Only hope I can help others, the way that others have help me!


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Post #850371
Posted Wednesday, January 20, 2010 5:09 AM


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This simple axiom applies to life in general, people. It has very little to do specifically just with giving SQL Server advice. It's called Karma. When you always give of yourself in ANYTHING in life, it comes back to you sooner or later in some benefical way. Conversely, when you take from everyone else in life, that too comes back to you in a bad way.... sooner or later. Not hard to figure out. :)

"Technology is a weird thing. It brings you great gifts with one hand, and it stabs you in the back with the other. ..."
Post #850379
Posted Wednesday, January 20, 2010 5:23 AM
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Well, folks, I'm so seasoned that I'm pretty salty. I've been helped by a number of good folks over a 40 year career, and have helped train a number of new folks too, one of whom is now my boss. While these online forums are a good thing and I've used them periodically, we need to be sure we responsibly fulfill our own tasks and duties to our own positions before we provide too much 'free' help to these groups. I work with a 'young' man who spends much of his employer's time online helping everyone else with his 'vast storehouse of knowledge' instead of digging in and getting involved in our own issues.

By the way, I'm writing this at 6:30 AM with coffee, not while at my desk on 'company time'.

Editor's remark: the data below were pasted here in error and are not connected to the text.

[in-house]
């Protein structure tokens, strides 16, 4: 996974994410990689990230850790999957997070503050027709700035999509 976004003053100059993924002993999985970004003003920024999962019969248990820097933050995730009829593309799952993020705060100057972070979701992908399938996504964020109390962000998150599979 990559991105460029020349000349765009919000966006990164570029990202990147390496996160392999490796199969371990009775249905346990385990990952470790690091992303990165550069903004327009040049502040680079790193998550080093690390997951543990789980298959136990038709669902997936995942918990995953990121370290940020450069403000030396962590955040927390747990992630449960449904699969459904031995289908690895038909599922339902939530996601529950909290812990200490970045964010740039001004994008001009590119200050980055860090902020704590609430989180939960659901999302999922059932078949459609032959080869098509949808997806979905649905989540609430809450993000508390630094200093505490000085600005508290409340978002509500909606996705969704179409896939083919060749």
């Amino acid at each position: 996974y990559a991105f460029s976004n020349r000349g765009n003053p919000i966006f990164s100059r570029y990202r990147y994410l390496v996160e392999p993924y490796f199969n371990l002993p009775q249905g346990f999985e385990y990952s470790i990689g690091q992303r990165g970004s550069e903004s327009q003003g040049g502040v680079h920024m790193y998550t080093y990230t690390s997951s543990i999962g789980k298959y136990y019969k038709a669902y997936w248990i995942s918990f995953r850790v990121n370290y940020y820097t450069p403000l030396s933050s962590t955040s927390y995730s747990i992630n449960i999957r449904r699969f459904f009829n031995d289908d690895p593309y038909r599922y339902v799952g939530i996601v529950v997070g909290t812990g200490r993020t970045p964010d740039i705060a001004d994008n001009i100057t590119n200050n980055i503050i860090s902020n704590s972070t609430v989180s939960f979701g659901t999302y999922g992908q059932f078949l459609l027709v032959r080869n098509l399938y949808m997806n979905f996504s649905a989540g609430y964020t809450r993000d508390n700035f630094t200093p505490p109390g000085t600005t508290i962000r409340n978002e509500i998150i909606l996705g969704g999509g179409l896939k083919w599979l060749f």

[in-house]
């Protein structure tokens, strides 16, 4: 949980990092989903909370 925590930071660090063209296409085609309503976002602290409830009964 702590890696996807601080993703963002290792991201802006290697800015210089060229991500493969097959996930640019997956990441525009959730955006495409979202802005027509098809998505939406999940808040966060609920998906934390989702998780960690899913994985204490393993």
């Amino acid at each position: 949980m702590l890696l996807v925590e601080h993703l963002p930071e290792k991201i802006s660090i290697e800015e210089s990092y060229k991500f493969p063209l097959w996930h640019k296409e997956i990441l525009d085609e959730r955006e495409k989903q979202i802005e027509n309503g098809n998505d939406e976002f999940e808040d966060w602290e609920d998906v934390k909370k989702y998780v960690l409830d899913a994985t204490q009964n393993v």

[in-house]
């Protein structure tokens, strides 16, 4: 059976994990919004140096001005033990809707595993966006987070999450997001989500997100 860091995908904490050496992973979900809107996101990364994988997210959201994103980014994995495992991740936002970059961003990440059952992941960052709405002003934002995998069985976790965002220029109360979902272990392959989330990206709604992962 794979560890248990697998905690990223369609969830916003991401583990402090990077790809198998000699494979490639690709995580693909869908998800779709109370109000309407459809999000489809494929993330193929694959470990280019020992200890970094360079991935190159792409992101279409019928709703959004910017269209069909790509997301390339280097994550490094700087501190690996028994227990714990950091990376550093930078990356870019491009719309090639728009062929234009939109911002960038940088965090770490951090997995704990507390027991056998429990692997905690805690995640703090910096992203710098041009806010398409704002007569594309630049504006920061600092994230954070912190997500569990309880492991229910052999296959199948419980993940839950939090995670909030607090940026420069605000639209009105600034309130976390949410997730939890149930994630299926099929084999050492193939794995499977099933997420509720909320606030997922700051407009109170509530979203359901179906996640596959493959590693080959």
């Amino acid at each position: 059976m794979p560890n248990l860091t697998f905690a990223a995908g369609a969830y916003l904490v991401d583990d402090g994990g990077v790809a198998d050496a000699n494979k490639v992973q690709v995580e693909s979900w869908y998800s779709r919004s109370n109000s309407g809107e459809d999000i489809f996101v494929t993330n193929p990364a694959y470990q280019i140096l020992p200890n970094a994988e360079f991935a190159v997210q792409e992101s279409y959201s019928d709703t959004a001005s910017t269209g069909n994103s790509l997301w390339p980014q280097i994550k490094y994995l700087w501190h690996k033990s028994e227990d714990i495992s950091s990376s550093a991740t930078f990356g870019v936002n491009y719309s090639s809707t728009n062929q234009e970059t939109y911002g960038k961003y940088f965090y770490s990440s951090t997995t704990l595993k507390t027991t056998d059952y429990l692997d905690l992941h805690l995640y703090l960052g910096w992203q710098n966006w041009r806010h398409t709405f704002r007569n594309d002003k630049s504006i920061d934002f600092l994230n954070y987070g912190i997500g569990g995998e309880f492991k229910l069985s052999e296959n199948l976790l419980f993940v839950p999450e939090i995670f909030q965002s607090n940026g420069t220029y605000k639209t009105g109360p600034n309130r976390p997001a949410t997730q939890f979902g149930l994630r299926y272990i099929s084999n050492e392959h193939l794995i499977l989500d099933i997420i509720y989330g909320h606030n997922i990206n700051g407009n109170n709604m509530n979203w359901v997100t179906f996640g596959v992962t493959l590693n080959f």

April 30, 2010, over and out. Fare well, me hearties.
Post #850382
Posted Wednesday, January 20, 2010 5:33 AM


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rick-507511 (1/20/2010)
Well, folks, I'm so seasoned that I'm pretty salty. I've been helped by a number of good folks over a 40 year career, and have helped train a number of new folks too, one of whom is now my boss. While these online forums are a good thing and I've used them periodically, we need to be sure we responsibly fulfill our own tasks and duties to our own positions before we provide too much 'free' help to these groups. I work with a 'young' man who spends much of his employer's time online helping everyone else with his 'vast storehouse of knowledge' instead of digging in and getting involved in our own issues.

By the way, I'm writing this at 6:30 AM with coffee, not while at my desk on 'company time'.

April 30, 2010, over and out. Fare well, me hearties.


Well said my man. Giving free advice should never eclipse or infringe on what you are PAID to do.....I have fired a few of those people in the past myself. Evidently, they did not realize the company was monitoring their web activity! :) But they sure figured it out quick enough when they got escorted off the premises. Bottom line, give advice on your own time, not mine or the company's. ) I post at home on my time, never at work...I'll bet that is not the case for a lot of people who give advice on this forum....


"Technology is a weird thing. It brings you great gifts with one hand, and it stabs you in the back with the other. ..."
Post #850387